Oregon State Police and deputies from the Multnomah County Sheriff’s Office assisted PPB on many occasions during racial justice protests in Portland following the murder of George Floyd. It remains unclear if any officers from those agencies participated in the creation of, or received training based on, the PowerPoint presentation.

The city says it learned about the existence of the PowerPoint in September, as it compiled discovery documents in a federal court case filed by the Black-led organization Don’t Shoot Portland.

The group sued the city in June 2020, alleging excessive use of force by PPB officers. The case is still ongoing. Last Friday, Jan. 14, the plaintiff’s attorneys had planned to file a motion that would include slides from the PowerPoint presentation. (Due to clerical issues, Don’t Shoot’s attorneys filed the motion on Jan. 19.)

Hours before their filing deadline, the city released the presentation and Mayor Ted Wheeler issued a statement saying he was “disgusted that this offensive content was added to a training presentation for our police officers.” The mayor added that, as soon as he learned about the presentation slide, he contacted PPB Chief Chuck Lovell, who assured him that an internal affairs investigation into the matter was already underway.

On Tuesday, WW first reported that the U.S. Department of Justice sent a letter to the City Attorney’s Office and Lovell. The DOJ condemned Portland officials for failing to notify the agency of the training materials, as required under the parties’ 2014 settlement agreement, which the city and the DOJ entered into after the feds found a “pattern or practice” of PPB using excessive force against people with mental illness or who were experiencing a mental health crisis.

City Commissioner Jo Ann Hardesty concurred with the DOJ’s letter.

City Attorney Robert Taylor said in a statement Tuesday that the city had planned to hand over the training materials to the DOJ by Jan. 31—the deadline for submitting certain documents pursuant to the agreement.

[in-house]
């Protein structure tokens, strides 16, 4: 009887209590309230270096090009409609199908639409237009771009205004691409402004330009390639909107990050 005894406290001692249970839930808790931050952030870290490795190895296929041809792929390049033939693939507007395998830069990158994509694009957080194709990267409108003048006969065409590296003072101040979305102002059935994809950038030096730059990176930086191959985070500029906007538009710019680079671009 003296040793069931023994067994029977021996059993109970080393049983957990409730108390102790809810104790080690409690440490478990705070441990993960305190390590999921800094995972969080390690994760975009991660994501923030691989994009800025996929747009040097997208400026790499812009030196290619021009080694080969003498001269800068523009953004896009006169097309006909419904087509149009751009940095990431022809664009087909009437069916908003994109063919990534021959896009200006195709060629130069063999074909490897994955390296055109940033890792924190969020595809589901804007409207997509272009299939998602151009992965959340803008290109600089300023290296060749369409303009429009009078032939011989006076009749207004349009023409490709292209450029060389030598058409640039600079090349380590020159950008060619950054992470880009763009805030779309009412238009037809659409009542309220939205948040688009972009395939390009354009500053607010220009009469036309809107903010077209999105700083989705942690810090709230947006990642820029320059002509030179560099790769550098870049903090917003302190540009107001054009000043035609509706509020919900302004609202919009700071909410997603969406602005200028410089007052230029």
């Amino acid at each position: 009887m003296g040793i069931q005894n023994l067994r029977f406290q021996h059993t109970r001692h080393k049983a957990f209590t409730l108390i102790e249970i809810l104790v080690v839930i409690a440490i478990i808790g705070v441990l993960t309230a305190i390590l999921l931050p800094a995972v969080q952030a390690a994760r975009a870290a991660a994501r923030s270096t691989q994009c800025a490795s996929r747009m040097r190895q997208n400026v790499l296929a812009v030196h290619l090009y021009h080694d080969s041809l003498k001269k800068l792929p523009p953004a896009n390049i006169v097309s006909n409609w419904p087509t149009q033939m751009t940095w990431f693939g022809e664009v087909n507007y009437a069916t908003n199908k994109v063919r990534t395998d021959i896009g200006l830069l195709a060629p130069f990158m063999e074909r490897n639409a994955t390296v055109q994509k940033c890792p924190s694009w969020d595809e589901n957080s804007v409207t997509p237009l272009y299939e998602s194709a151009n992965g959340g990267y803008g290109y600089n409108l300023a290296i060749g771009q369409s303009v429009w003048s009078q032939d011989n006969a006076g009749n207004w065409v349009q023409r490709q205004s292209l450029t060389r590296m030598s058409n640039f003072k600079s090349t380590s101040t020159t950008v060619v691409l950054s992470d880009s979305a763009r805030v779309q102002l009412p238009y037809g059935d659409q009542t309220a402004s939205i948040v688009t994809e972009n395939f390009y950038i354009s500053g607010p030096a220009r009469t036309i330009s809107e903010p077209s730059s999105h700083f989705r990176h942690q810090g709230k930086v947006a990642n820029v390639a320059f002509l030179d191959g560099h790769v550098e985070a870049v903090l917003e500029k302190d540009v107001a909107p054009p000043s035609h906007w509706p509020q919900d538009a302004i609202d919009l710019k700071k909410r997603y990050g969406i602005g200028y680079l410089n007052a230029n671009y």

“The training presentation was evidence in an ongoing internal affairs investigation,” Taylor said, “and before disclosing the information, the city hoped to complete the necessary fact-gathering to provide additional information about the presentation and the slide, including its origin and whether it was presented during training.”

In the letter, DOJ attorneys Jonas Geissler and Jared D. Hager requested that the city provide them the following materials by next Friday, Jan. 28:

1. The original, unredacted electronic records containing all RRT training materials since 2018, including all metadata;

2. An initial report and periodic status reports regarding the internal investigation of this matter, including the circumstances regarding the training being finalized and delivered, and the training information being withheld from the United States; and

3. The city’s plans to ensure that that it timely provides all information required to be disclosed under the agreement.

The City Attorney’s Office said it intends to “fully respond” to the DOJ’s requests.